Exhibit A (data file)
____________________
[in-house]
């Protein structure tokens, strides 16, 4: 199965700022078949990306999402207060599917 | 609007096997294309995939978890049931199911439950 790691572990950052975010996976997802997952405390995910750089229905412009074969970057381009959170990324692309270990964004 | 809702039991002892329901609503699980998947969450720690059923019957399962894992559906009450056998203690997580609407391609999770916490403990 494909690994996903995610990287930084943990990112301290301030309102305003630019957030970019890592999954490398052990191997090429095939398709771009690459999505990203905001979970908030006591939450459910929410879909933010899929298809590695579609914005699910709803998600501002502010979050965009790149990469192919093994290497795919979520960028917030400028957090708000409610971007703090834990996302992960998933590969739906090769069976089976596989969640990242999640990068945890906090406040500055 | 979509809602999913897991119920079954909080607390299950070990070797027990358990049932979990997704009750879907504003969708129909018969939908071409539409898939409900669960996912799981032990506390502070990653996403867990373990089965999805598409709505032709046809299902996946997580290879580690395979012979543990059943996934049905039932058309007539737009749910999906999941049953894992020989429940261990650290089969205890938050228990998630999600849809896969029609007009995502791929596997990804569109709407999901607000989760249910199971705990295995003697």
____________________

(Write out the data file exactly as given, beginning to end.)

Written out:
[in-house]
């Protein structure tokens, strides 16, 4: 199965700022078949990306999402207060599917 | 609007096997294309995939978890049931199911439950 790691572990950052975010996976997802997952405390995910750089229905412009074969970057381009959170990324692309270990964004 | 809702039991002892329901609503699980998947969450720690059923019957399962894992559906009450056998203690997580609407391609999770916490403990 494909690994996903995610990287930084943990990112301290301030309102305003630019957030970019890592999954490398052990191997090429095939398709771009690459999505990203905001979970908030006591939450459910929410879909933010899929298809590695579609914005699910709803998600501002502010979050965009790149990469192919093994290497795919979520960028917030400028957090708000409610971007703090834990996302992960998933590969739906090769069976089976596989969640990242999640990068945890906090406040500055 | 979509809602999913897991119920079954909080607390299950070990070797027990358990049932979990997704009750879907504003969708129909018969939908071409539409898939409900669960996912799981032990506390502070990653996403867990373990089965999805598409709505032709046809299902996946997580290879580690395979012979543990059943996934049905039932058309007539737009749910999906999941049953894992020989429940261990650290089969205890938050228990998630999600849809896969029609007009995502791929596997990804569109709407999901607000989760249910199971705990295995003697």